I have borrowed nothing excepting title from Liu Shao Chi, the famous Chinese leader and author of the book ‘How to be a good Communist?’ which converted thousands to Communism. Besides the ‘Communist Manifesto’ and the ‘Das Kapital’ perhaps the Emile Burns ‘What is Marxism’ is perhaps another world famous book which appealed to the educated people and explained Communism and clarified doubts. Sydney Webbs ‘World Communism’ has its own place in the Communist Literature of the world. But for common people I think no other book can surpass Liu Shao Chi’s ‘How to be a good Communist?’
I have travelled through almost all parts of India and wherever I go young men put questions about Buddhism? Why did Baba Saheb Ambedkar choose Buddhism? ‘Can religion be the panacea of ills?’ ‘Why are the young Buddhists in Buddhist countries turning to Communism? What does Buddhism mean to us?’ ‘What must we follow as Buddhists?’ Many more difficult questions are put and repeated at different places. I am not going to answer all or any one of these questions in this paper. I am simply trying to explain, as best as l can, how to be a Buddhist? I am not following the pattern adopted by Liu Shao Chi but putting it in my own manner keeping in view the circumstances in which we are placed in India.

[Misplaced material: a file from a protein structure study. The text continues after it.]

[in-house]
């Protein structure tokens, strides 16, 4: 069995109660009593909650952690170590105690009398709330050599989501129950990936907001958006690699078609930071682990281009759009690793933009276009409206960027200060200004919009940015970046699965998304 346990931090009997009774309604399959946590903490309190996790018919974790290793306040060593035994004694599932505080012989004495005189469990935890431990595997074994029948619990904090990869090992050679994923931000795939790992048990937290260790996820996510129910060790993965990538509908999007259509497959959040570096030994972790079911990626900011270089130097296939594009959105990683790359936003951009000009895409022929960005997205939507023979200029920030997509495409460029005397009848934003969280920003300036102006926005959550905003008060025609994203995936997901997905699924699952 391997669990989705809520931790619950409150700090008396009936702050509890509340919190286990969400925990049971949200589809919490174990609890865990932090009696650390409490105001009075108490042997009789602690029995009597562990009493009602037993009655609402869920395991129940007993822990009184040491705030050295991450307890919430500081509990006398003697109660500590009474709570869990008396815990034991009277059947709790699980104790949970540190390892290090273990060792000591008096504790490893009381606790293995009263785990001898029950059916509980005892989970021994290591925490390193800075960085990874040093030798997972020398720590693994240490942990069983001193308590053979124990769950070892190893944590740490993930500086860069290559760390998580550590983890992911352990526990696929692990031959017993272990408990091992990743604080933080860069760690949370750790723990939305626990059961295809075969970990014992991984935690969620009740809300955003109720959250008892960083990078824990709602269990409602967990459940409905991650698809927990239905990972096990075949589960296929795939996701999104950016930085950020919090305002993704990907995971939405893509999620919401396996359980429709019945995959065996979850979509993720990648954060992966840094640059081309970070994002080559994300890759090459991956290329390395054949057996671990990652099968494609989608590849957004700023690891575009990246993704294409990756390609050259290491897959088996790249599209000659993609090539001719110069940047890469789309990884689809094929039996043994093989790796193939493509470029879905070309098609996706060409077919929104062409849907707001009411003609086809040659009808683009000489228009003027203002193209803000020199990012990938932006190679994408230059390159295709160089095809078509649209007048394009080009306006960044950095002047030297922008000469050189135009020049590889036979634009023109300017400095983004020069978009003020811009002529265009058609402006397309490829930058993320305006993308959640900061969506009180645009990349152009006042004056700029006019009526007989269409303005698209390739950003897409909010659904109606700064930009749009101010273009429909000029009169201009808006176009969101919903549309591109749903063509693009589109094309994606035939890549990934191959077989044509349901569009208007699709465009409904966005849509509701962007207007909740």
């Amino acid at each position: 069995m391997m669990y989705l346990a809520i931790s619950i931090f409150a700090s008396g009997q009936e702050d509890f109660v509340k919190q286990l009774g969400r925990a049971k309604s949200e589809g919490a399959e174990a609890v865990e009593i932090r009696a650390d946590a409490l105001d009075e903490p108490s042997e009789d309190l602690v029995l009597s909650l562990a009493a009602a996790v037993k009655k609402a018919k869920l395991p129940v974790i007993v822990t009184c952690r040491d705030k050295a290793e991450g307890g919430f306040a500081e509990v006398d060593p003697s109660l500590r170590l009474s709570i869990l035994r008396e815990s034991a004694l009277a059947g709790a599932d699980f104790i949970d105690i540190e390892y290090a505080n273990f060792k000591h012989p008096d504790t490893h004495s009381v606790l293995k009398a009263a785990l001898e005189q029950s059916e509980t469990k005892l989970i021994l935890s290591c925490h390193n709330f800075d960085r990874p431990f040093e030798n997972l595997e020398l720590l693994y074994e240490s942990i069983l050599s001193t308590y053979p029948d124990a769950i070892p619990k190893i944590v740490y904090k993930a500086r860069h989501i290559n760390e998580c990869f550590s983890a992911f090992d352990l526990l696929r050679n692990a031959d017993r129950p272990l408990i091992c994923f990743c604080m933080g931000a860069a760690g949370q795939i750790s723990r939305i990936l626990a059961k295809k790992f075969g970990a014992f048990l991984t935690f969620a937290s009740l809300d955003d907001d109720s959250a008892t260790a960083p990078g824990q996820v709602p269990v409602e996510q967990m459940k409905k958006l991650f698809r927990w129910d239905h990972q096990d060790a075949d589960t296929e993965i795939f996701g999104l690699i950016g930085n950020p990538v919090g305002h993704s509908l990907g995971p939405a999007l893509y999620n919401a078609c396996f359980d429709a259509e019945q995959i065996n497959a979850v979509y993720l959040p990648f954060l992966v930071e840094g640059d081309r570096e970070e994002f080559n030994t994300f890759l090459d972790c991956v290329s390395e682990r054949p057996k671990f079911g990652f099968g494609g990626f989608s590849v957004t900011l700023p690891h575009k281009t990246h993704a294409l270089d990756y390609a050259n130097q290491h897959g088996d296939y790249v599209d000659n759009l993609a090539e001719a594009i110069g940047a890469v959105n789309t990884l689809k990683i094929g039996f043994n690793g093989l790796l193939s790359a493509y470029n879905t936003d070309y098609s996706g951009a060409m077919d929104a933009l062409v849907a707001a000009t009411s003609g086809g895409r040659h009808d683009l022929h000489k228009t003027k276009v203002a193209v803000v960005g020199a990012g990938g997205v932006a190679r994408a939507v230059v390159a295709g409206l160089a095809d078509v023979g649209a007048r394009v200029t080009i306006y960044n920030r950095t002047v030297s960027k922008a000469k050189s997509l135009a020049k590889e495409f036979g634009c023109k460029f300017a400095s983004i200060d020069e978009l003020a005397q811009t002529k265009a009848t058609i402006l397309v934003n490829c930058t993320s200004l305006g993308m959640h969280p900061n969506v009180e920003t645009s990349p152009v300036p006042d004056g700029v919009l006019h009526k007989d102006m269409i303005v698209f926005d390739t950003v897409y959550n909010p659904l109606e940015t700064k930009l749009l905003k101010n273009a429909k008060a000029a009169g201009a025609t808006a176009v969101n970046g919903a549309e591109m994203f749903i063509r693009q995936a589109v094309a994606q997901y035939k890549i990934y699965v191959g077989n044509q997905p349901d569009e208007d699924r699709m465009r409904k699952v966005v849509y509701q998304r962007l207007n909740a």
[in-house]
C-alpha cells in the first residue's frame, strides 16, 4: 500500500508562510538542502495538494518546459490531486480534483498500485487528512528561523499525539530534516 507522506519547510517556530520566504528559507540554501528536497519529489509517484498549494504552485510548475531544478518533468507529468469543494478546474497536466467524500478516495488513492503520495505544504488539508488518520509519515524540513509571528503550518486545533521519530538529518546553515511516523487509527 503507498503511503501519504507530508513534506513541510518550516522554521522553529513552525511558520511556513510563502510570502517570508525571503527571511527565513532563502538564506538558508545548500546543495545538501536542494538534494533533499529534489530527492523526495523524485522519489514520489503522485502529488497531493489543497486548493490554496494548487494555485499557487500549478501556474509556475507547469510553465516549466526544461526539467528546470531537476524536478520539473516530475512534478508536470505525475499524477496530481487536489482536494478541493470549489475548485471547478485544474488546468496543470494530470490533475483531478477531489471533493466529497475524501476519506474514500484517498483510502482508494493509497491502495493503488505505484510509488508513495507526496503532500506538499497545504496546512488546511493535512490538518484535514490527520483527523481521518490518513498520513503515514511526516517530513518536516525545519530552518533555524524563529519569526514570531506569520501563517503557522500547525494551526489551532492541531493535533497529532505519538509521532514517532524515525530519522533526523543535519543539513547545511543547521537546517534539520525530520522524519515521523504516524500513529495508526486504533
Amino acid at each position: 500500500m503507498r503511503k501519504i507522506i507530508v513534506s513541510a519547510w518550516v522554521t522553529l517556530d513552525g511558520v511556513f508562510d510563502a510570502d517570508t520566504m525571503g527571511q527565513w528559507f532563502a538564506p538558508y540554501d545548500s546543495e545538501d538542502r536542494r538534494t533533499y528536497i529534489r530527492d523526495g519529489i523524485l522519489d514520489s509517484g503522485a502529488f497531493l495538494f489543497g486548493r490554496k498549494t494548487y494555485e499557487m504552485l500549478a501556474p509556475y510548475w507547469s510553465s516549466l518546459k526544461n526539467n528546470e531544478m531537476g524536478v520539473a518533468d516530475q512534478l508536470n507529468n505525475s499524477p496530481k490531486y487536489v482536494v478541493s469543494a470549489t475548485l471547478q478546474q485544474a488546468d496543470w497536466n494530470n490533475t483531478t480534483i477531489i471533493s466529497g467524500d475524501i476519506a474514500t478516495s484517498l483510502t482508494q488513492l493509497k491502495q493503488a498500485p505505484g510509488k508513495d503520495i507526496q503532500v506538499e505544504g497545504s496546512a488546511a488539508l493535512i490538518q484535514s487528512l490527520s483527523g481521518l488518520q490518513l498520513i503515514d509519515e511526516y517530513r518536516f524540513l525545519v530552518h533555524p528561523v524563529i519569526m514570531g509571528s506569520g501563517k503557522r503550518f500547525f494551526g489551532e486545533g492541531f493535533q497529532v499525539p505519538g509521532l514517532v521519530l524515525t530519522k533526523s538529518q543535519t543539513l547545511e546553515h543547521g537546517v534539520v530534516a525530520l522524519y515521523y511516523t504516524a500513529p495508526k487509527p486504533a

To start with we must clearly understand that Buddha was the greatest religious teacher in the real sense of the word. He was a teacher and not a prophet, messiah, ‘son of god’ or’ ‘incarnation born to liberate the erring masses’ or ‘to save deteriorating ‘dharma’. He was not a ‘yogi’ who could create a following by working miracles and curing the sick. He was a teacher of morality and adopted education as his weapon for ameliorating the suffering masses. He did not promise salvation or a comfortable place in heaven nor freedom from rebirth. His teaching was more earthly and easy to understand. The only difficulty was practising his religion. ‘Panch Sheel’, ‘Four Noble Truths’ and ‘Ashtang Marg’ contain the essence of his teachings. You may and may not read the Dhammapada; you may not be conversant with ‘Tripitaka’; you may or may not be able to recite thc Suttas in Pali, if you know the meanings of Panch Sheel, understand the significance of Four Noble Truths and follow ‘Eightfold Path’, it is sufficient to make you religious and a ‘man’ in the real sense of the word Buddha wanted man to be a ‘man’ and not merely a ‘biped’ interested only in eating, drinking or procreating.